Run like a gIrl Australia

How to make running goals

You wanna kick some goals, right?  

It might be to nail a quick 5km, a new park run personal best, or achieve that first half or full marathon.  Making the decision is the easy part, but not many people know where to start when preparing for goals.  

No one is expecting you to have all the answers and this is where a coach can help you.  However, some people don’t want to be coached for various reasons that us coaches respect, but know ultimately that eventually runners come looking for us because they experimented and didn't get the desired result or just don’t know how to make their training specific enough to improve their times.

So if you’re someone who’d like to firstly take your hand at your own program, here’s a few ideas on what to look for when making goals.


  1. Don’t make too many goals too close together.
  2. Master the shorter distances first (while you’re young!), before making great strides to longer distances (easier when you’re older!).
  3. Allow your body to adjust and adapt to training loads before stepping it up. Avoid making sudden jumps in volume.  It might feel great and you’re doing well.  It’s not until 3-4 weeks into your training that you’ll begin to feel the impacts of training.
  4. Be sure to have an “on” and “off” season, so you’re not always running at high volumes and/or intensities.  This helps keep focus on unloading, recovery, strengthening and building speed.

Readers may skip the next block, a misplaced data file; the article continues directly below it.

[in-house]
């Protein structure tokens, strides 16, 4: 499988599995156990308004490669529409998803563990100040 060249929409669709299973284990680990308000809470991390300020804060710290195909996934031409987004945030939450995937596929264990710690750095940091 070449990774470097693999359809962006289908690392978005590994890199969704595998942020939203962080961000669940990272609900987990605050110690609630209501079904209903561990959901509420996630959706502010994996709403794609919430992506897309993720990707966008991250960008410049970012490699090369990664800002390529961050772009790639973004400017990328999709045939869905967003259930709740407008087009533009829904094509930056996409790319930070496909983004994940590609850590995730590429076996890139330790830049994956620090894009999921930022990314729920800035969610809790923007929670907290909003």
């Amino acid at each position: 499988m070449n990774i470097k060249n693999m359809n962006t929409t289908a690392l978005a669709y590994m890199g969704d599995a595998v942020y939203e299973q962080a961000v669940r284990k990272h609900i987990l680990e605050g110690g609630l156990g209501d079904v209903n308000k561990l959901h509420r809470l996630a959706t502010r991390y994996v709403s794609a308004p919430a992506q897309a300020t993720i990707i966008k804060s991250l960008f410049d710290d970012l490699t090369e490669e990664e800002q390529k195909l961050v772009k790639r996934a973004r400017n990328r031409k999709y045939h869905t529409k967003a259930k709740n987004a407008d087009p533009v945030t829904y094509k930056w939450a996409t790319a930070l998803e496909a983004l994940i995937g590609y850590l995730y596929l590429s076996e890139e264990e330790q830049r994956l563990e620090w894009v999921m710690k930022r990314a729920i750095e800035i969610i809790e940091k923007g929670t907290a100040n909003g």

5. Is your training reflective of your goal?  Example: You want to run Great China Wall Marathon.  Do you have access to an extremely ascending course as your training ground?  Or a stair climber?  If your goal race is on hills, train on hills.
  6. Truly gain an understanding of what is required to achieve your goal.  This includes strength training, maintenance work (release and mobility), the running itself, extra sleep, the gear and all around your commitments.  Don’t overcommit early and then find yourself cutting out the important factors.
  7. Make these goals with your support crew.  That might be with your partner or parents.  Understand how your goals might impact those around you as you might be inclined to drop household duties accidentally or take out your fatigue on them.
  8. Don’t step up training when you have an injury.  Yes, a niggle is an injury.  Sort that out first.
  9. Use your training period to achieve some of those shorter distance goals.
  10. If motivation is a big factor for you, question how that might impact your goal.  If you know that you often can’t drag yourself out, making your goal longer and harder may only put more strain on your motivation.  Join a run club or group and check what events they are training for.  Joining others can also hold you accountable to your training sessions.

Good luck on your running journey and know that there are many coaches out there who are professionals at getting you to the finish line happily!

Dani x

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